Yukon losing mobile vet services

If you live in the communities, finding medical care for your four-legged friend just got harder. Carolynne Fudja, the Yukon's only mobile vet, closed up shop last week. "I'm not leaving because I don't like my work or I don't like where I live," said Fudja.

If you live in the communities, finding medical care for your four-legged friend just got harder.

Carolynne Fudja, the Yukon’s only mobile vet, closed up shop last week.

“I’m not leaving because I don’t like my work or I don’t like where I live,” said Fudja.

“I really love my clients and I’ll miss them.”

Fudja is heading to Nova Scotia on May 1. She’s keeping the reasons to herself.

She started Lots of Latitude Mobile Vet five years ago.

She had been in the territory working for Yukon Vet, which occasionally visited the communities.

When Yukon Vet closed down, Fudja saw an opportunity.

With a Honda CR-V, the backseats removed and crammed with about 226 kilograms worth of equipment, Fudja took her practice on the road.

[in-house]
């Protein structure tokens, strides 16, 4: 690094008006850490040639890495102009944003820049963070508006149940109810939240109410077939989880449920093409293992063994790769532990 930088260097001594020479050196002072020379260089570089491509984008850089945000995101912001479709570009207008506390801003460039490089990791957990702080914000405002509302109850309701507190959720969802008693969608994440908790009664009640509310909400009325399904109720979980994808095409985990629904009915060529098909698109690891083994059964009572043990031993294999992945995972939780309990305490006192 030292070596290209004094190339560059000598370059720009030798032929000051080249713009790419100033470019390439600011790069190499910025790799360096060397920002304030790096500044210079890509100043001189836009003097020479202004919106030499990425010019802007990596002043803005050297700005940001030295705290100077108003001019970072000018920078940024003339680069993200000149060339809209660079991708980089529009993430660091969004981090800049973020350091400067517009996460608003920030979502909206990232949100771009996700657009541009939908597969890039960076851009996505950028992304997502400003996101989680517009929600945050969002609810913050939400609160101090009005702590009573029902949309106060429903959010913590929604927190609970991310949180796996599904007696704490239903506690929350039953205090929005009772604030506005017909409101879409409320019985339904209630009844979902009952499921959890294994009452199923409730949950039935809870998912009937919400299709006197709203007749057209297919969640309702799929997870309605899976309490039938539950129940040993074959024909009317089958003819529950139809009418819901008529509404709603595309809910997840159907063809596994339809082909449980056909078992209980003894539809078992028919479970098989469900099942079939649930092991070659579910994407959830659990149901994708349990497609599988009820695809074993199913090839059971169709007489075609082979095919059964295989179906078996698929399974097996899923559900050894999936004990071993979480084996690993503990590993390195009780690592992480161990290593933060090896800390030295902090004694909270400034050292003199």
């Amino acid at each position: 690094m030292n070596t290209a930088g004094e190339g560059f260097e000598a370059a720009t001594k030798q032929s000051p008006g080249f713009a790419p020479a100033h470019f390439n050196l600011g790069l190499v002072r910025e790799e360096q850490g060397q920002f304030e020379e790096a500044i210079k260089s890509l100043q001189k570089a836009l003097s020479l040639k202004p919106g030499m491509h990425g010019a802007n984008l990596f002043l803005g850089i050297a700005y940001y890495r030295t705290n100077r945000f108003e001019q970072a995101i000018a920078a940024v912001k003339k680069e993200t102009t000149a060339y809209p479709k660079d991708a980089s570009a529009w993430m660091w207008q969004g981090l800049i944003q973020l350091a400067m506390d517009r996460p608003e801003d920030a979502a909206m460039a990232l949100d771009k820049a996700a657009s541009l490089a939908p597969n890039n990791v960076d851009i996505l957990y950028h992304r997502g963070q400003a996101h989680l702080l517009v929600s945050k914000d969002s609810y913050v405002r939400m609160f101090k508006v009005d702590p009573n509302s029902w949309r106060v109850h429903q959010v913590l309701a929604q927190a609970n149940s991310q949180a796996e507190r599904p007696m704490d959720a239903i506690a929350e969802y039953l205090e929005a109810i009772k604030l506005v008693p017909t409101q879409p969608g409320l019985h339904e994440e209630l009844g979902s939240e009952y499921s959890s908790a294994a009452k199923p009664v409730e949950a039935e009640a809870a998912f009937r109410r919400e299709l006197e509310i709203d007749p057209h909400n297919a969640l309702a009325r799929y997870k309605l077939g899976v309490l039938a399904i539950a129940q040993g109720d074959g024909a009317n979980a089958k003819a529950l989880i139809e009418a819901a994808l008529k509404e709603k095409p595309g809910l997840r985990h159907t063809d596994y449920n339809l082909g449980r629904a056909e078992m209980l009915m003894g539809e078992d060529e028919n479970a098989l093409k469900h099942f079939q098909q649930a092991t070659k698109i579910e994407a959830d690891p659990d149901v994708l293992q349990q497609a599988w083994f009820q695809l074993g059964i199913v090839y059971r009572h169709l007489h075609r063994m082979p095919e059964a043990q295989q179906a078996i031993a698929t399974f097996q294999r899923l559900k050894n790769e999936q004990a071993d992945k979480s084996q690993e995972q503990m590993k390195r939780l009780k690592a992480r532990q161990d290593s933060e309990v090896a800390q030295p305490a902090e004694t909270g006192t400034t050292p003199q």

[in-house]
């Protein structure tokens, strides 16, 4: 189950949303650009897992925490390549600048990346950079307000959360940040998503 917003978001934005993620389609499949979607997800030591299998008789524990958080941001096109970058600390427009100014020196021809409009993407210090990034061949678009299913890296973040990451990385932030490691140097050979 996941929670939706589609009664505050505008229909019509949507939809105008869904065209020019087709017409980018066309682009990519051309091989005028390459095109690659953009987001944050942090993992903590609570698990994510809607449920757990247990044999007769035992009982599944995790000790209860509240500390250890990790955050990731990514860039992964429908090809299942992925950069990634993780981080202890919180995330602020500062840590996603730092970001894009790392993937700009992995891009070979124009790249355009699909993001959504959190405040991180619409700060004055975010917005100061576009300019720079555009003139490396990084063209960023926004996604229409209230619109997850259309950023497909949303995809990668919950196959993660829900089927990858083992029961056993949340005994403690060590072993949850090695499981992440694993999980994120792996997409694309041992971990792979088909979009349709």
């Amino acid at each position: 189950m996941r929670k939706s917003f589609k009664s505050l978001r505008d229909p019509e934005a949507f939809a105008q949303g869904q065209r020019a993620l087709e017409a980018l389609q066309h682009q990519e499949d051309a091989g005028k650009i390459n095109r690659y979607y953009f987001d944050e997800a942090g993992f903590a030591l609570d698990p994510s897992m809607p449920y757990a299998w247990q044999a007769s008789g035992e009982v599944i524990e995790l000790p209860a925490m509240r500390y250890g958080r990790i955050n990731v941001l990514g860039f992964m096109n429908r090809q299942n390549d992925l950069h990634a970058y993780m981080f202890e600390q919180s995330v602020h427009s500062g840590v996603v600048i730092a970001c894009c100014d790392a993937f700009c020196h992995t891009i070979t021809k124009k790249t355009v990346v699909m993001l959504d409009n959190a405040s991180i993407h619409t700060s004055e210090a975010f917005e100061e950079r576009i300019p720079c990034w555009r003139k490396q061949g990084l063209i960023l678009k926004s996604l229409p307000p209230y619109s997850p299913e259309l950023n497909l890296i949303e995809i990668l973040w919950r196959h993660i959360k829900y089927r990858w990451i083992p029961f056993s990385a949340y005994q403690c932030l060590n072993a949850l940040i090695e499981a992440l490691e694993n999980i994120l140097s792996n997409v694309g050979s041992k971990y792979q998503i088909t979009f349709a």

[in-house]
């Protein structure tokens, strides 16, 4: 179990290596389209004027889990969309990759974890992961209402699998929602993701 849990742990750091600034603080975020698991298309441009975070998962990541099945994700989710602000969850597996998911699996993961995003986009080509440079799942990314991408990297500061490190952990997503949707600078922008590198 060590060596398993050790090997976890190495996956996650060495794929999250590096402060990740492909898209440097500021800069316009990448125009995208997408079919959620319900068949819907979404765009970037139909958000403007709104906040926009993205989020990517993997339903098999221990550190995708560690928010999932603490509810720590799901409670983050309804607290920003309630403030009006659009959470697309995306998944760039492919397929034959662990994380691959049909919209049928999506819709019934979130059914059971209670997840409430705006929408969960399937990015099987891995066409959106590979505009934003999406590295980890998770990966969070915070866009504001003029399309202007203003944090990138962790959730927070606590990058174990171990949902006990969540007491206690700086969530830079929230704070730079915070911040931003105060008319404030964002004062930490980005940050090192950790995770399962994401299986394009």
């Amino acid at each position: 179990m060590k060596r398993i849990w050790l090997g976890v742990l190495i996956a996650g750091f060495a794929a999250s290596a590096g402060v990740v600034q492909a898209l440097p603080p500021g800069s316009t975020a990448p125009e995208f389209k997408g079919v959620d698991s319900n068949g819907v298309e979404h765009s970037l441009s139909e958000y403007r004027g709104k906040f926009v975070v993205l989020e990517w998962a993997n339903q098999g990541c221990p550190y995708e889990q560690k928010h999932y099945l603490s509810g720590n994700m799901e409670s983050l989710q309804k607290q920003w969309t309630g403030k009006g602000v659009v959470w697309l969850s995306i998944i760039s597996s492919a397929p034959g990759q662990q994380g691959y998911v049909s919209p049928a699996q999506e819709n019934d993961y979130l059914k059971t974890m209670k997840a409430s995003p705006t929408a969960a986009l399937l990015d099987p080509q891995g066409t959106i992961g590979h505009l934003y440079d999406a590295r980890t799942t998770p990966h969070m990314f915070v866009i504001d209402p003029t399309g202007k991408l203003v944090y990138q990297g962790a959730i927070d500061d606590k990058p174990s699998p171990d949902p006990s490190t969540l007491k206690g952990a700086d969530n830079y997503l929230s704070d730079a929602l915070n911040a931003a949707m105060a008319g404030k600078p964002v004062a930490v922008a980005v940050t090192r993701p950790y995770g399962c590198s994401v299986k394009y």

She visited Watson Lake five times a year, Faro twice a year and Haines Junction two to three times a year.

She’s been to Teslin and Carcross a few times and also does house calls around Whitehorse and Marsh Lake.

Fudja would normally set up shop in a community centre of some form or another, but wasn’t averse to performing surgery right on a client’s kitchen table.

In the five years she ran the service, Fudja has cared for thousands of clients.

Earlier this month, she sent out just under 400 letters to regular customers, notifying them personally that she would be leaving the territory.

“The reason for the late notice to my clients was because I did try to find somebody to take over the practice,” she said.

“And I wasn’t successful.”

However, she doesn’t think it will greatly affect veterinary services in the territory.

“Before I started, that service wasn’t really available,” she said.

Pet owners in Watson Lake can still drive their pets into Whitehorse for treatment.

Both Alpine Vet and Copper Road Vet were notified before Fudja sent the letters out to her clients.

Dawson has its own veterinary clinic, which also services Old Crow from time to time.

“A lot of thought went into making this decision and it wasn’t an easy decision either,” she said.

“I did it for five years and really enjoyed it.”

The feedback that Fudja has received from her clients has been really positive, she said.

“They’re very understanding.”

Contact Chris Oke at


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